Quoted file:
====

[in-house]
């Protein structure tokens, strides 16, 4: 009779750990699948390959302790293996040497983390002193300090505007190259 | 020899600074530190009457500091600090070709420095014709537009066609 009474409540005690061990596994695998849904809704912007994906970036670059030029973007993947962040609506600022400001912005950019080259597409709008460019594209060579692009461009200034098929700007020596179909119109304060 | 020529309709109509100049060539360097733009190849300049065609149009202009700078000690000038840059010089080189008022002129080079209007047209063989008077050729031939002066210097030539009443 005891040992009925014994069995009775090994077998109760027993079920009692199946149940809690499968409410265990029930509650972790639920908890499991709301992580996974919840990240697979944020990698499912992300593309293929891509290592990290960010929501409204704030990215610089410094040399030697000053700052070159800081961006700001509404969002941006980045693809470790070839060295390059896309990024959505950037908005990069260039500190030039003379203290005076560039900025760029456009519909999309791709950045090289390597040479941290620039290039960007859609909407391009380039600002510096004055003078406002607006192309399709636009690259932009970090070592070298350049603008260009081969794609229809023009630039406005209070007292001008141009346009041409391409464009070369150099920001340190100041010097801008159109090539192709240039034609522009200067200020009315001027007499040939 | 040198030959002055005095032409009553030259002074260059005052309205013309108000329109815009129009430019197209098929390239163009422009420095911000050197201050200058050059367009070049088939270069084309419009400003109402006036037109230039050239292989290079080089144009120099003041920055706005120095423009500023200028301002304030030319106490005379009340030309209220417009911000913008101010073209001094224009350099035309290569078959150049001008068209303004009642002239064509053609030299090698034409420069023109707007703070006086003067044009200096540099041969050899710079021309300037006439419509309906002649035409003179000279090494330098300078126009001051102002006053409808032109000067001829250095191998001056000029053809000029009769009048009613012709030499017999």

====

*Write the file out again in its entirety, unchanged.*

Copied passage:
[in-house]
């Protein structure tokens, strides 16, 4: 009779750990699948390959302790293996040497983390002193300090505007190259 | 020899600074530190009457500091600090070709420095014709537009066609 009474409540005690061990596994695998849904809704912007994906970036670059030029973007993947962040609506600022400001912005950019080259597409709008460019594209060579692009461009200034098929700007020596179909119109304060 | 020529309709109509100049060539360097733009190849300049065609149009202009700078000690000038840059010089080189008022002129080079209007047209063989008077050729031939002066210097030539009443 005891040992009925014994069995009775090994077998109760027993079920009692199946149940809690499968409410265990029930509650972790639920908890499991709301992580996974919840990240697979944020990698499912992300593309293929891509290592990290960010929501409204704030990215610089410094040399030697000053700052070159800081961006700001509404969002941006980045693809470790070839060295390059896309990024959505950037908005990069260039500190030039003379203290005076560039900025760029456009519909999309791709950045090289390597040479941290620039290039960007859609909407391009380039600002510096004055003078406002607006192309399709636009690259932009970090070592070298350049603008260009081969794609229809023009630039406005209070007292001008141009346009041409391409464009070369150099920001340190100041010097801008159109090539192709240039034609522009200067200020009315001027007499040939 | 040198030959002055005095032409009553030259002074260059005052309205013309108000329109815009129009430019197209098929390239163009422009420095911000050197201050200058050059367009070049088939270069084309419009400003109402006036037109230039050239292989290079080089144009120099003041920055706005120095423009500023200028301002304030030319106490005379009340030309209220417009911000913008101010073209001094224009350099035309290569078959150049001008068209303004009642002239064509053609030299090698034409420069023109707007703070006086003067044009200096540099041969050899710079021309300037006439419509309906002649035409003179000279090494330098300078126009001051102002006053409808032109000067001829250095191998001056000029053809000029009769009048009613012709030499017999």